Microbiology & Immunology Publications


Oxalate-degrading bacillus subtilis mitigates urolithiasis in a drosophila melanogaster model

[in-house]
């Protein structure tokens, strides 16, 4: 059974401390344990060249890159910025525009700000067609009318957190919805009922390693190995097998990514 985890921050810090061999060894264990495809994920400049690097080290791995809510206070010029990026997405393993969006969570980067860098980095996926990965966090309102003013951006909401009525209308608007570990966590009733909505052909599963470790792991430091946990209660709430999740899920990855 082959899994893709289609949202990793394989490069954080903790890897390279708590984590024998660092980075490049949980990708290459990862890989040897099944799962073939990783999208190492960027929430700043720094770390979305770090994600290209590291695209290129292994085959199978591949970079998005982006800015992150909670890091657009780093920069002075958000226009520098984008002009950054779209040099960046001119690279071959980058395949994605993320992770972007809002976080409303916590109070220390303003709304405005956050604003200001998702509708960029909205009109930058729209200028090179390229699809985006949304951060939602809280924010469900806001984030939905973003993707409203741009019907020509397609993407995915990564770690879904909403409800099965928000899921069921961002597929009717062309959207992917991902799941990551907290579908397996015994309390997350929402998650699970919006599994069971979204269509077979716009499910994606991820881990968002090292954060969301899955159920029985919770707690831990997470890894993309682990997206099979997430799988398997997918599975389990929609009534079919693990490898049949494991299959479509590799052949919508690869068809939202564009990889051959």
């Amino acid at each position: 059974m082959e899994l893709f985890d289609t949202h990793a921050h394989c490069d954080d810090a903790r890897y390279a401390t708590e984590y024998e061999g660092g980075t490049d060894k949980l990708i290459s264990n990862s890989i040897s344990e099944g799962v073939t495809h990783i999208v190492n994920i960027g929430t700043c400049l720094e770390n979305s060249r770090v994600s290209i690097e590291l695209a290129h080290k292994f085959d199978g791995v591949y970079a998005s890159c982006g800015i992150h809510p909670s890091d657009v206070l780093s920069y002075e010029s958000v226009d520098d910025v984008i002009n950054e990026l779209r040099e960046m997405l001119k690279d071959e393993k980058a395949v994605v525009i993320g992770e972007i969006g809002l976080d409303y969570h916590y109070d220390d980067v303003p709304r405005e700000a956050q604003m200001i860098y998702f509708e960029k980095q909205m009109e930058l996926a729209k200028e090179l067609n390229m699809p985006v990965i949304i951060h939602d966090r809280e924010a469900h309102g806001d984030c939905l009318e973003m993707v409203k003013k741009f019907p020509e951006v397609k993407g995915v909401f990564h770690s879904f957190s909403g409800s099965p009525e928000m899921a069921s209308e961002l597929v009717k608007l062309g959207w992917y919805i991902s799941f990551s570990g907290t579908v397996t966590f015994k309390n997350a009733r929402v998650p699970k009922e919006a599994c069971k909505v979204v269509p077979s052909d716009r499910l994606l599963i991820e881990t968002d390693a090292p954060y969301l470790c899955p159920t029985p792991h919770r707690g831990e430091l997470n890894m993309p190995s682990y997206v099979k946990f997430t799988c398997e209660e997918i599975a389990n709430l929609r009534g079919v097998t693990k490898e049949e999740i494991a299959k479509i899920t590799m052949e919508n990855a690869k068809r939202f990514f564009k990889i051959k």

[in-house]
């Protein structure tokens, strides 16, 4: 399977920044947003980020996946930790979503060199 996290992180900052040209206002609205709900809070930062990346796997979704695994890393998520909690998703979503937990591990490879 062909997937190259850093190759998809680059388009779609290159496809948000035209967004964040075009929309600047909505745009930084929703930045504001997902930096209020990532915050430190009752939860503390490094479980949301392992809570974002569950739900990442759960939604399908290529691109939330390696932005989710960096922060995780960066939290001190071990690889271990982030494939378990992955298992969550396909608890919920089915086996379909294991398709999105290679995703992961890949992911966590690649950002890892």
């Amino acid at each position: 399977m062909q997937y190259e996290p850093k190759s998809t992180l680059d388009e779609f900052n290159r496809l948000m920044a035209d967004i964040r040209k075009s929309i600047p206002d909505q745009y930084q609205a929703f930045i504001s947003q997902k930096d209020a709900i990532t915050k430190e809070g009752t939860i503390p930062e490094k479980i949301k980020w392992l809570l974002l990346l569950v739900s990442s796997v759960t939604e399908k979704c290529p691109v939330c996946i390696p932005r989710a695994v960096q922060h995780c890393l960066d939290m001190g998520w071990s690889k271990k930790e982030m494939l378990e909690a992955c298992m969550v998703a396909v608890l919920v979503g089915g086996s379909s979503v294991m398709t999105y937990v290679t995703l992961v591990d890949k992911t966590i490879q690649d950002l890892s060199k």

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Kidney stones affect nearly 10% of the population in North America and are associated with high morbidity and recurrence, yet novel prevention strategies are lacking. Recent evidence suggests that the human gut microbiota can influence the development of nephrolithiasis, although clinical trials have been limited and inconclusive in determining the potential for microbially based interventions. Here, we used an established Drosophila melanogaster model of urolithiasis as a highthroughput screening platform for evaluation of the therapeutic potential of oxalatedegrading bacteria in calcium oxalate (CaOx) nephrolithiasis. The results demonstrated that Bacillus subtilis 168 (BS168) is a promising candidate based on its preferential growth in high oxalate concentrations, its ability to stably colonize the D. melanogaster intestinal tract for as long as 5 days, and its prevention of oxalate-induced microbiota dysbiosis. Single-dose BS168 supplementation exerted beneficial effects on D. melanogaster for as long as 14 days, decreasing stone burden in dissected Malpighian tubules and fecal excreta while increasing survival and behavioral markers of health over those of nonsupplemented lithogenic controls. These findings were complemented by in vitro experiments using the established MDCK renal cell line, which demonstrated that BS168 pretreatment prevented increased CaOx crystal adhesion and aggregation. Taking our results together, this study supports the notion that BS168 can functionally reduce CaOx stone burden in vivo through its capacity for oxalate degradation. Given the favorable safety profile of many B. subtilis strains already used as digestive aids and in fermented foods, these findings suggest that BS168 could represent a novel therapeutic adjunct to reduce the incidence of recurrent CaOx nephrolithiasis in high-risk patients. IMPORTANCE Kidney stone disease is a morbid condition that is increasing in prevalence, with few nonsurgical treatment options. The majority of stones are composed of calcium oxalate. Unlike humans, some microbes can break down oxalate, suggesting that microbial therapeutics may provide a novel treatment for kidney stone patients. This study demonstrated that Bacillus subtilis 168 (BS168) decreased stone burden, improved health, and complemented the microbiota in a Drosophila melanogaster urolithiasis model, while not exacerbating calcium oxalate aggregation or adhesion to renal cells in vitro. These results identify this bacterium as a candidate for ameliorating stone formation; given that other strains of B. subtilis are components of fermented foods and are used as probiotics for digestive health, strain 168 warrants testing in humans. With the severe burden that recurrent kidney stone disease imposes on patients and the health care system, this microbial therapeutic approach could provide an inexpensive therapeutic adjunct.

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